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February 11, 1998


Tooth extraction

DoT plays dentist with TRAI, the telecom watchdog.

A Staff Writer in Bombay

Email this story to a friend. India's experiment in opening up the telecommunications business to private entrepreneurs is at the crossroads as the government's Department of Telecommunications is fighting hard to shore up its regulatory privileges.

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In its latest and the deadliest salvo yet, DoT has sought an amendment to the fundamental mandate of the Telecom Regulatory Authority of India, a quasi-judicial and independent organisation, set up to take over DoT's regulatory functions.

DoT is being weaned away from regulatory responsibilities because it will now compete with private companies in a pluralistic environment.

Since the Telecom Regulatory Authority of India was set up in March last year, it has tread on several bureaucratic toes. Now it is paying the price.

DoT which, until then, had carried out regulatory functions, was hurt the most. Especially, when in November, Prime Minister I K Gujral directed the telecommunications ministry to separate DoT's regulatory functions so that the newly formed TRAI could be strengthened.

Last week, TRAI warned that any amendment to curtail its powers would severely undermine the confidence of investors.

In fact, when Birla AT&T raised India's biggest offshore telecom financing in June, the corporation's executives thanked the TRAI initiative for increasing the trust of their financiers.

"Beyond the venture's progress and the strengths of the two partners, we believe the Government of India's creation of the TRAI... had a strong influence on the success of this groundbreaking transaction," they had said.

TRAI Chairman Justice S S Sodhi has been reported as warning that "Any amendment to the Telecom Regulatory Authority of India Act of 1997 would undermine investor confidence, not only in the telecom sector, but in the economy as a whole. It would specially affect the confidence of the foreign investors."

The trust of investors in the Indian legal and regulatory mechanisms is crucial to the success of the telecom privatisation process.

This is borne out by a recent study undertaken by the Industrial Credit and Investment Corporation of India.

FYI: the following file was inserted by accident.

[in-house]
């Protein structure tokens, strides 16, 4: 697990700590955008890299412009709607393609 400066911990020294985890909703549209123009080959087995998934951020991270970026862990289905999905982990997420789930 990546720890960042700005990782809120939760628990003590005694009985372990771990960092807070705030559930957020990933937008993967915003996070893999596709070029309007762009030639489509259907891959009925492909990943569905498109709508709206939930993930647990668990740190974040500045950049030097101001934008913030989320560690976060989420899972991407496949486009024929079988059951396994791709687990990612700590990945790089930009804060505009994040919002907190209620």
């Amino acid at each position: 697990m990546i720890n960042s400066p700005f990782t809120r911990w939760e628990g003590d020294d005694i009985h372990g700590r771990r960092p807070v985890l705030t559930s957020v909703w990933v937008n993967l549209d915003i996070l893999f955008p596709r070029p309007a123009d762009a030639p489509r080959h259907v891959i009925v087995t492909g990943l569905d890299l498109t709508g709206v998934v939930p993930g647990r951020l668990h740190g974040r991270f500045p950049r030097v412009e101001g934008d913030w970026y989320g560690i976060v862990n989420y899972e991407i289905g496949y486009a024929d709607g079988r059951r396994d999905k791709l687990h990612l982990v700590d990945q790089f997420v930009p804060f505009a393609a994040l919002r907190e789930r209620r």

The study estimates that of the total funding requirement of the telecom companies, some Rs 450 billion, over 55 per cent is in debt funding. Of this, over 70 per cent would come from foreign sources.

But DoT is not impressed. It has turned down TRAI's request for consultations before approaching the Cabinet on its proposed amendments.

The authority's call for the adoption of a "transparent consultative" process for the proposed amendment of the TRAI Act, "with due weightage to the views of the authority itself", has not been heeded to by DoT, TRAI officials complain.

An ICICI report has also called for the transfer of all DoT's regulatory functions to the TRAI.

The Association of Basic Telecom Operators has taken a strong stance in opposition to any suggestions towards limiting or diminishing TRAI's role.

The ABTO has said in a note that it would soon file representations to the ministry of communications, ministry of finance and the Prime Minister's Office to thwart any move towards undermining the TRAI's role.

It will also seek specific clarifications to empower TRAI to oversee, regulate and arbitrate all segments of the telecom sector; right from licensing, to tariffs, to securing consumer interests.

The ABTO has claimed that such attempts to undermine TRAI would deal a deathblow to the growth of the telecom sector.

The ABTO agrees with Justice Sodhi and points out that tampering with the TRAI's mandate may lead to withdrawal of large investments which have been committed to the telecom sector.

Besides, the billions of dollars that are likely to flow into the industry may also shy away in the absence of an effective and powerful TRAI, the press note claims.

ABTO President Sunil Mittal has said the "Setting up an independent regulatory authority was a prerequisite to the opening up of the telecom sector to the private companies. All major foreign companies participated in the privatisation process on the express assurance of the telecom minister that an independent regulatory authority would be in place before the private services commenced. Therefore any attempt to dilute the role of the TRAI would be a retrograde step, affecting key investments in the telecom sector."


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